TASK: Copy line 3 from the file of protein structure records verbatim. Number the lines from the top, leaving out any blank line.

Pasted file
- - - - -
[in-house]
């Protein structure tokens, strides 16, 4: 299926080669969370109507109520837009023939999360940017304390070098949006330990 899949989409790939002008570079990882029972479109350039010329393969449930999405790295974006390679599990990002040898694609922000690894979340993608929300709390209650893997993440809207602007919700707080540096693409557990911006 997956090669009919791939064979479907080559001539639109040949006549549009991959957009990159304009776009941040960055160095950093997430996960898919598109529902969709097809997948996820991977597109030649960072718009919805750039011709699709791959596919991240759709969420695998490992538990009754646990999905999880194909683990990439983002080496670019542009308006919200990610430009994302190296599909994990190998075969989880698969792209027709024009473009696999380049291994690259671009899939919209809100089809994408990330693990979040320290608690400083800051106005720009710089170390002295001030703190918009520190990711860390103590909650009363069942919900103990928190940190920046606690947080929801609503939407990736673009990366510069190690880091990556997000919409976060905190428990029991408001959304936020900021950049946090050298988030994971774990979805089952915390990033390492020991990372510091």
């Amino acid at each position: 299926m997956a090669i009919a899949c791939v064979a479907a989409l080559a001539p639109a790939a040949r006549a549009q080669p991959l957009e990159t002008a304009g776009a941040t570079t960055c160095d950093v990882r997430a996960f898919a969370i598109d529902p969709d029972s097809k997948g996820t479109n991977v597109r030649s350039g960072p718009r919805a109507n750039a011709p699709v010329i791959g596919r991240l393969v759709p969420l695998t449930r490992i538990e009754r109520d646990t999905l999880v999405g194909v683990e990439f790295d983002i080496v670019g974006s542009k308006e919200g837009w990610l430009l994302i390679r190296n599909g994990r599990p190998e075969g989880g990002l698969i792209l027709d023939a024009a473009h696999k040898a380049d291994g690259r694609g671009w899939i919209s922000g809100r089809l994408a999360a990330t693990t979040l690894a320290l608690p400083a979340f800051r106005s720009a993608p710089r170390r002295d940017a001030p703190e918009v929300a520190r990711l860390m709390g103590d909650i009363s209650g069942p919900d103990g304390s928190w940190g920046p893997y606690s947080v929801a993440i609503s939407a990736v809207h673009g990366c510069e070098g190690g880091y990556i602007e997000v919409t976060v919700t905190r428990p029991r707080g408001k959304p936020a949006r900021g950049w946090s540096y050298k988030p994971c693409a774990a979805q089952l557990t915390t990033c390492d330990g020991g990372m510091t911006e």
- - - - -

């Amino acid at each position: 299926m997956a090669i009919a899949c791939v064979a479907a989409l080559a001539p639109a790939a040949r006549a549009q080669p991959l957009e990159t002008a304009g776009a941040t570079t960055c160095d950093v990882r997430a996960f898919a969370i598109d529902p969709d029972s097809k997948g996820t479109n991977v597109r030649s350039g960072p718009r919805a109507n750039a011709p699709v010329i791959g596919r991240l393969v759709p969420l695998t449930r490992i538990e009754r109520d646990t999905l999880v999405g194909v683990e990439f790295d983002i080496v670019g974006s542009k308006e919200g837009w990610l430009l994302i390679r190296n599909g994990r599990p190998e075969g989880g990002l698969i792209l027709d023939a024009a473009h696999k040898a380049d291994g690259r694609g671009w899939i919209s922000g809100r089809l994408a999360a990330t693990t979040l690894a320290l608690p400083a979340f800051r106005s720009a993608p710089r170390r002295d940017a001030p703190e918009v929300a520190r990711l860390m709390g103590d909650i009363s209650g069942p919900d103990g304390s928190w940190g920046p893997y606690s947080v929801a993440i609503s939407a990736v809207h673009g990366c510069e070098g190690g880091y990556i602007e997000v919409t976060v919700t905190r428990p029991r707080g408001k959304p936020a949006r900021g950049w946090s540096y050298k988030p994971c693409a774990a979805q089952l557990t915390t990033c390492d330990g020991g990372m510091t911006e």